It is not enough to teach some farmers new agricultural techniques or to help families build wood conserving stoves. What is more valuable is helping communities take charge of their own future. The leaders of Sustainable Villages Honduras chose Vecinos Honduras in 2015 as a partner in improving the environment and the wellbeing of people in half a dozen villages in the Honduran Department of Santa Barbara. They chose Vecinos precisely because its way of working with impoverished families and villages is to “teach people to fish” not give them the fish.
Vecinos builds on a legacy of decades of creative work in Honduras by many organizations in helping impoverished communities to practice agro-ecology—the using of agricultural techniques that preserve the environment. Vecinos is a one of many non-profit organizatons that work with each other in the National Association for the Promotion of Ecological Agriculture (ANAFAE).
Many Vecinos staff and board members have supported this movement for decades. Since its founding as a Honduran NGO (non-government organization) in 2009, Vecinos has worked with several dozen villages and several hundred families in three departments in the southeast and south of Honduras. They teach farmers techniques that use native seeds and natural fertilizers and pesticides and that conserve and improve soil. Then, they teach these farmers to teach others as part of a "campesino a campesino" (farmer to farmer) approach that has taken root in Honduras over the past 40 years.
The Vecinos approach reflects a deep belief that women and young people must play leadership roles in improving agriculture, family health, and the prosperity of villages. They are encouraged to assume leadership positions on water boards or savings and loan organizations. They train others and work together to earn extra income. Vecinos bases this philosophy on several decades of movements to promote agro-ecology and self-sufficient communities.
Through Groundswell International (“Groundswell”), Vecinos is linked with NGOs teaching agro-ecology and village sustainability in Ecuador, Guatemala, Haiti in the Western Hemisphere, in Mali, Niger, Burkina Faso, and Senegal in Africa, and in Nepal in South Asia. In the years before becoming a tax-exempt organization in the U.S. in April 2018, Sustainable Village Honduras was well exposed to the Groundswell philosophy in part because Groundswell served as the fiscal sponsor of SVH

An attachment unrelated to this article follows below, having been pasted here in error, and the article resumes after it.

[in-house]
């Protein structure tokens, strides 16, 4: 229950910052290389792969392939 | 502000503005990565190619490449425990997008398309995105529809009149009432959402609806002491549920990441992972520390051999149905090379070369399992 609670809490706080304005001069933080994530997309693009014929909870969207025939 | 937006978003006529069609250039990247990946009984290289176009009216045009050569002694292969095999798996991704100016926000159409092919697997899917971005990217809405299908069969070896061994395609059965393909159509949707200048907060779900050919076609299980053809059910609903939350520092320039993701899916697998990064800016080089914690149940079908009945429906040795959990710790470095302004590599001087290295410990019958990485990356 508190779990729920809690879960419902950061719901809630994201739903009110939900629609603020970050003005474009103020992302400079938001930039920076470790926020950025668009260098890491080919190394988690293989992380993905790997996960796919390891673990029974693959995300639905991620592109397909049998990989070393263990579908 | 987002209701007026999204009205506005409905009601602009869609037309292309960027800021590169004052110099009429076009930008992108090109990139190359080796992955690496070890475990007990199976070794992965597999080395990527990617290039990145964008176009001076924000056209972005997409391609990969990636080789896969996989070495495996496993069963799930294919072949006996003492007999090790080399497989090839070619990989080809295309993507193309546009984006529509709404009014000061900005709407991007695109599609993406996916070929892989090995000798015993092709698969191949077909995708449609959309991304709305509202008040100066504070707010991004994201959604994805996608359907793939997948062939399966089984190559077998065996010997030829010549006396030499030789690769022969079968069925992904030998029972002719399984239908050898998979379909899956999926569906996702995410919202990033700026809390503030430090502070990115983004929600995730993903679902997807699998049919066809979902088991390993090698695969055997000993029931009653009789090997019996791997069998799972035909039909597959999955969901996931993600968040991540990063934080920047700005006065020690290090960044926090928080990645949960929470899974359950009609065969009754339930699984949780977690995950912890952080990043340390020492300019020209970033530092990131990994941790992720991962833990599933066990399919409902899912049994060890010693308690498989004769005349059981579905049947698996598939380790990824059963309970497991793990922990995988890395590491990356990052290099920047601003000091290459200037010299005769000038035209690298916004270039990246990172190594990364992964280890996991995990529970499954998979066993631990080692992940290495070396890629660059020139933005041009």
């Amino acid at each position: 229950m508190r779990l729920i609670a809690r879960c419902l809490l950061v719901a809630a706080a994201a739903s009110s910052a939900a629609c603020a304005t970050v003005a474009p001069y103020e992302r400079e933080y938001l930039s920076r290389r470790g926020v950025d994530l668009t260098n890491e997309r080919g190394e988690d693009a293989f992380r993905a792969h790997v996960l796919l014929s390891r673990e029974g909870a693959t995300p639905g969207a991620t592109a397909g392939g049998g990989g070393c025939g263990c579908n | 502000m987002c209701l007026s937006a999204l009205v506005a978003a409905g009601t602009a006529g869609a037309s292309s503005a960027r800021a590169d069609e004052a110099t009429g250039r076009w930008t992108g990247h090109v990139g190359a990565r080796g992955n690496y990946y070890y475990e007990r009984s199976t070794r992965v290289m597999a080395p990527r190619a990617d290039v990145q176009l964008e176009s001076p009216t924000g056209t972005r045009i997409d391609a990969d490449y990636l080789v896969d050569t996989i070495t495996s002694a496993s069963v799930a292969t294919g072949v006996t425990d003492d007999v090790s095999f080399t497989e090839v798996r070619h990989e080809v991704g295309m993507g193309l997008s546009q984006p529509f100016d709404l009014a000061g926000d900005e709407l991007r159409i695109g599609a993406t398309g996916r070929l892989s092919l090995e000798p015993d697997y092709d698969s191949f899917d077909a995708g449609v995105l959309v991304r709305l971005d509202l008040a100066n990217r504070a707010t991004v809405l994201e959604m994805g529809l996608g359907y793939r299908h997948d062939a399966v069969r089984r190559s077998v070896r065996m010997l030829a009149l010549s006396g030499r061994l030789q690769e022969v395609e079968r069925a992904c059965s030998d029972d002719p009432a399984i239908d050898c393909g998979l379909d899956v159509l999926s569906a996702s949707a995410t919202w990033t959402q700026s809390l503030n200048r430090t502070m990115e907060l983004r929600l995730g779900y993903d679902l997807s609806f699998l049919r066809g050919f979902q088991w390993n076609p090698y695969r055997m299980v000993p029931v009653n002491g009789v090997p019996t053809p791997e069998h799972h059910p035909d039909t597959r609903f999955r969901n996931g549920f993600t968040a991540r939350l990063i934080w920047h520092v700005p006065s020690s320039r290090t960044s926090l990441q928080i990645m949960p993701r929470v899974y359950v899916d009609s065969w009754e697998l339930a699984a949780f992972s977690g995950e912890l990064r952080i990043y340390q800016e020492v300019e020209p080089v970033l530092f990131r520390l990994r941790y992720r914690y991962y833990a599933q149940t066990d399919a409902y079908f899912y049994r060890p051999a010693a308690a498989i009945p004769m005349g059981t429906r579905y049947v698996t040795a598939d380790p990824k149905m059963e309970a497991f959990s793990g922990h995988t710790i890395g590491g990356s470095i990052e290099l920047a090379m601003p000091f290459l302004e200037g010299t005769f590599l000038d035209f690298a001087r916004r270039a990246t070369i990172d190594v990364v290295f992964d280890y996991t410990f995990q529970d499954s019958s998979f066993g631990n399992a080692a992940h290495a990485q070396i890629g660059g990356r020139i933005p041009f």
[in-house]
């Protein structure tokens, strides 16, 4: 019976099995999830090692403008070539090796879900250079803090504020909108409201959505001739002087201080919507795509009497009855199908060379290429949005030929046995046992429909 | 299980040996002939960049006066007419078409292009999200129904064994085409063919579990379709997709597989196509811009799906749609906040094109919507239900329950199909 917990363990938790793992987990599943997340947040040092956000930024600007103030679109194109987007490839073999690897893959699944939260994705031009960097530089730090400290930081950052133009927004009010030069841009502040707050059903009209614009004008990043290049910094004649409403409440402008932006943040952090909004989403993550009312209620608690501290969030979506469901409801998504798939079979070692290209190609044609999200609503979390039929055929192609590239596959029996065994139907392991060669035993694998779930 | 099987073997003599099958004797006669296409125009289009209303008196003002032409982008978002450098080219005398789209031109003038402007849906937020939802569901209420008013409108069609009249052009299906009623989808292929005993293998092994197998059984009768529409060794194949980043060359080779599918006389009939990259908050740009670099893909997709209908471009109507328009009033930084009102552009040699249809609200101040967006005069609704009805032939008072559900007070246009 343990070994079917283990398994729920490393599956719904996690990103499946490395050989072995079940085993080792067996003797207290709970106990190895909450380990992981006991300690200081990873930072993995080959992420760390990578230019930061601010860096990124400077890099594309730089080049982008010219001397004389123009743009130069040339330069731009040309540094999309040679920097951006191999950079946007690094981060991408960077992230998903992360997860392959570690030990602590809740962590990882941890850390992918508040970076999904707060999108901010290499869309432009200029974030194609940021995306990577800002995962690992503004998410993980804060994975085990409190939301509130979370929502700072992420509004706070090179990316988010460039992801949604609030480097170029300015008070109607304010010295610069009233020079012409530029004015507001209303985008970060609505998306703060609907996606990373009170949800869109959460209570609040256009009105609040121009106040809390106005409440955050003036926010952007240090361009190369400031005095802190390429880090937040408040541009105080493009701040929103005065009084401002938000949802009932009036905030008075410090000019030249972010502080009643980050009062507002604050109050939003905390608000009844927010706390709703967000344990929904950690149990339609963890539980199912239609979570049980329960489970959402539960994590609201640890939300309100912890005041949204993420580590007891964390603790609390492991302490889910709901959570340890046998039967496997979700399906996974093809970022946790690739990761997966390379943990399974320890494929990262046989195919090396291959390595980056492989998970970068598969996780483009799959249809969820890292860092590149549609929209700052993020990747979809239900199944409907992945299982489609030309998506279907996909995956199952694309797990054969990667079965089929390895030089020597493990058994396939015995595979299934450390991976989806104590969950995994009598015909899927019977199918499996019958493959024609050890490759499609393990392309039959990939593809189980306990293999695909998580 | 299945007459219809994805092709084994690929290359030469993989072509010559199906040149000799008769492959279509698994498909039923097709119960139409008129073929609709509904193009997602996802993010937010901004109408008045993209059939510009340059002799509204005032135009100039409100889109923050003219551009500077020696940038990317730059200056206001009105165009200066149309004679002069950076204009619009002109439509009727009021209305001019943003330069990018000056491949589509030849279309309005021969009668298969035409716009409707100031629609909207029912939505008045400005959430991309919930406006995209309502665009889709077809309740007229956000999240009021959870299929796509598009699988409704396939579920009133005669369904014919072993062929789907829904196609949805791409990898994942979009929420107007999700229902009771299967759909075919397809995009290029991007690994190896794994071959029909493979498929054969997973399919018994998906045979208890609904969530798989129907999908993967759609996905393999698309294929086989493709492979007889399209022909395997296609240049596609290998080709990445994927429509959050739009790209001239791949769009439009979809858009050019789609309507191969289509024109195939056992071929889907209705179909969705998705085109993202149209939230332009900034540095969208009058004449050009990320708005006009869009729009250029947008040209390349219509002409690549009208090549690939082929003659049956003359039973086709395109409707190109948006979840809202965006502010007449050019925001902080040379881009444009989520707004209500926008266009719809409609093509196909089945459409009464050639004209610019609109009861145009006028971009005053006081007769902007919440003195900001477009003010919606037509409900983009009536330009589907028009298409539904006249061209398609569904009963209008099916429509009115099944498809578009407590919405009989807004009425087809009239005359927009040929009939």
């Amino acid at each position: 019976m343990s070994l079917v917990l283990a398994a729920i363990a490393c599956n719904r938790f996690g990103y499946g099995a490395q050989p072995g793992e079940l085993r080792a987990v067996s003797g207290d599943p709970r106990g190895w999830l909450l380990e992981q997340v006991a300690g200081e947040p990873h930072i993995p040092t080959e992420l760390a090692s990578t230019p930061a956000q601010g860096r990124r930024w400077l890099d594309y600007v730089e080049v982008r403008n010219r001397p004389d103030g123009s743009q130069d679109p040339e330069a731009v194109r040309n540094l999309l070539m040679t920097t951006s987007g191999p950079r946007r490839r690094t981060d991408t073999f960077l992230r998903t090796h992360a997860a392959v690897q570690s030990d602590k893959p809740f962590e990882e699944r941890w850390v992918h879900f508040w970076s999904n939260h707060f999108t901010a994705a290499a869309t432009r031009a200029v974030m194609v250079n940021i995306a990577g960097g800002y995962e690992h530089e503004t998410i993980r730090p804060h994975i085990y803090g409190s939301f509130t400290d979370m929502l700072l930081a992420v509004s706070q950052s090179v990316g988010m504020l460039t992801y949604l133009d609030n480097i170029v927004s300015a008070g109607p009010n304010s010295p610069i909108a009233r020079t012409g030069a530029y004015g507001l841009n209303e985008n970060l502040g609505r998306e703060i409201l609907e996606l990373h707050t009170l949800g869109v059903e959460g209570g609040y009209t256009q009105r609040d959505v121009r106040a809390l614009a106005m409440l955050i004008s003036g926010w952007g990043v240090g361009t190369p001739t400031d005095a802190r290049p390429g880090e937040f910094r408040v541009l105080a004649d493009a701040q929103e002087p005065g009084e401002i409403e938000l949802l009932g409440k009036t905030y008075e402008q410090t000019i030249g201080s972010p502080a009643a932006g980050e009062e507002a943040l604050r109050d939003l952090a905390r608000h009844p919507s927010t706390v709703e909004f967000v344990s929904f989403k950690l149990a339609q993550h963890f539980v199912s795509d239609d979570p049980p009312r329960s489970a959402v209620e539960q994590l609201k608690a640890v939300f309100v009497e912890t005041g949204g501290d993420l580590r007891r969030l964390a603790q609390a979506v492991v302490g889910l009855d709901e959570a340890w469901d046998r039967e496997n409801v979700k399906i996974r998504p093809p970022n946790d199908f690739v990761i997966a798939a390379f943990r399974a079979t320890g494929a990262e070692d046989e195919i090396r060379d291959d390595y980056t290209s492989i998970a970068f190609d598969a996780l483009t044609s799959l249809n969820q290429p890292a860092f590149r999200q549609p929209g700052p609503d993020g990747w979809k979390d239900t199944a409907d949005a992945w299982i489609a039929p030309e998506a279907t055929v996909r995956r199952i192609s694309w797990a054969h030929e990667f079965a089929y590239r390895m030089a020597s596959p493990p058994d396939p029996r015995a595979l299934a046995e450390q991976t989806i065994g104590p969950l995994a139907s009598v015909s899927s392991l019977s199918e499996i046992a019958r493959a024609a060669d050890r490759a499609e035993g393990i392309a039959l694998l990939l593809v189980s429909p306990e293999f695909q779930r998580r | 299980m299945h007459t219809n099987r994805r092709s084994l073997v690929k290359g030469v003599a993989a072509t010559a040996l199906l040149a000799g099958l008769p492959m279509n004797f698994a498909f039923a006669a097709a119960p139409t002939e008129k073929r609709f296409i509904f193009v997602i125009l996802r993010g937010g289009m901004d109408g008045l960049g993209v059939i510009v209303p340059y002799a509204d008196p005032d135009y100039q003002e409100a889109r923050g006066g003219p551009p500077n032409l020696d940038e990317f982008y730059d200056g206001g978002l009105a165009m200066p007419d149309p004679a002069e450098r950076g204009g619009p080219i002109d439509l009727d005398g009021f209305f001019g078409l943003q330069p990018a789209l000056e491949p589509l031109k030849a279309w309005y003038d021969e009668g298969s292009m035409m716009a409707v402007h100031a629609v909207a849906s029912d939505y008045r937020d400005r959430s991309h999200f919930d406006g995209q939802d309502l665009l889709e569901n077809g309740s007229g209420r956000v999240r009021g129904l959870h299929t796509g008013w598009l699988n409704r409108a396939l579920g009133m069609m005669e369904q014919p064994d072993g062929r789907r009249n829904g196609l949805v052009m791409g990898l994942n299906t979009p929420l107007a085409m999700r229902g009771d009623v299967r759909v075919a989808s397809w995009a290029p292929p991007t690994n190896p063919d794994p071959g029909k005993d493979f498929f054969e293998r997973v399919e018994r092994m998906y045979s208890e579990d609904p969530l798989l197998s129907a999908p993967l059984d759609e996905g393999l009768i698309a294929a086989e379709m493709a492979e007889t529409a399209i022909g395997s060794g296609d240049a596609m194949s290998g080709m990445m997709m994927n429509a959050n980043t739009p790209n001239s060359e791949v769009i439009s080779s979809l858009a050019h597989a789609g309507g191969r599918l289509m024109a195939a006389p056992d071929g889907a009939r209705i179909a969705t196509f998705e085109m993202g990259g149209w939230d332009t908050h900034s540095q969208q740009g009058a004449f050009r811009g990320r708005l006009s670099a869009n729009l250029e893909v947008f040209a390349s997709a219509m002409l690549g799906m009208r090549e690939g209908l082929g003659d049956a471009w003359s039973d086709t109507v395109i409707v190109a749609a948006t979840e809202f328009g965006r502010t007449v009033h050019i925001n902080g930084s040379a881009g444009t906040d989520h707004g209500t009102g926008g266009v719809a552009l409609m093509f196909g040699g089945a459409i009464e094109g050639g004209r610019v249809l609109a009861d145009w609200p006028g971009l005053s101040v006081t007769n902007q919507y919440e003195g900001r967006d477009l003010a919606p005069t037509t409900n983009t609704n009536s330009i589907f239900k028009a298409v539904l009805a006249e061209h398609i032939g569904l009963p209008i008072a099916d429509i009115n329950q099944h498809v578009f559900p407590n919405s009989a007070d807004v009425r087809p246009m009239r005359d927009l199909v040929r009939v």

Vecinos Honduras Staff
Edwin Escoto, Executive Director, is the founding president of Vecinos Honduras
and currently serves as its Executive Director. A licensed agronomic engineer, he
has had more than 12 years of experience in rural sustainable development in both
the village and regional levels across Central America including in Honduras,
Guatemala, and Nicaragua. Edwin also spent four years as a coordinator with the
Food and Agriculture Organization of the United Nations (FAO), where he was
responsible for the technical team in the rural areas of El Paraiso, Honduras.
Roy Lara, Santa Barbara Project Coordinator, has been working to improve agriculture and the environment in the department of Santa Barbara for more than a dozen years. A licensed agronomic engineer, he has extensive experience in tree nursery creation, reforestation, and environmental education of children and youth.
He shares the Vecinos belief in empowering whole communities to improve the
lives of their families and in seeking partnerships for greater impact. He has
introduced many youth and adult visitors from the U.S. to the many ways that improved agriculture can help lift families in Honduras out of poverty. He has reached many more Americans during his nearly annual visits to the U.S. to speak about his work.
Idania Reyes joined the Santa Barbara Vecinos staff in September 2017 as a co-field trainer with Roy Lara. She facilitates programs for women and youth, and also coordinates village work to improve the health of each SVH community and to find and develop ways for villagers to earn income. She holds a bachelor degree in social work in communities and has completed courses for a licensing degree in social development.
During twenty years of experience in economic and social development programs (many of which were predecessors or affiliates of the non-profit ChildFind International) Idania became skilled at supporting local financial organizations and entrepreneurs, at working with municipal and local governments to improve health, at supporting education through parent organizations, and at facilitating groups to learn how to use natural medicines. These are all skills she has drawn on in her work for Vecinos. Idania shares with Roy a strong belief that people should not be given things to help them but rather taught how to help themselves.